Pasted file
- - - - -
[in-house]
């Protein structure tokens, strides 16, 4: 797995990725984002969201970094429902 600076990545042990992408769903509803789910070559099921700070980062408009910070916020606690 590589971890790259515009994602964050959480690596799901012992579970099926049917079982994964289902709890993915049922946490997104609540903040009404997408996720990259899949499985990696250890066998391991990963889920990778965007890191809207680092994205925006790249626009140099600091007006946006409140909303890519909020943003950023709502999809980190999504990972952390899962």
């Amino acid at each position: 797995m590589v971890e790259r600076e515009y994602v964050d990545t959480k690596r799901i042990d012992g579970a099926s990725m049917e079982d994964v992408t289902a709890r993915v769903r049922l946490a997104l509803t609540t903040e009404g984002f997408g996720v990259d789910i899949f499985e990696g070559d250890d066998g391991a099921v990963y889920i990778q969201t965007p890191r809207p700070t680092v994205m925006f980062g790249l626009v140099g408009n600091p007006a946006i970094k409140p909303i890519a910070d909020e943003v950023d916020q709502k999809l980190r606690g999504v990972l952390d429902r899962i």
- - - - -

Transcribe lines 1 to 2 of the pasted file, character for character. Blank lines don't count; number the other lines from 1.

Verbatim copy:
[in-house]
């Protein structure tokens, strides 16, 4: 797995990725984002969201970094429902 600076990545042990992408769903509803789910070559099921700070980062408009910070916020606690 590589971890790259515009994602964050959480690596799901012992579970099926049917079982994964289902709890993915049922946490997104609540903040009404997408996720990259899949499985990696250890066998391991990963889920990778965007890191809207680092994205925006790249626009140099600091007006946006409140909303890519909020943003950023709502999809980190999504990972952390899962």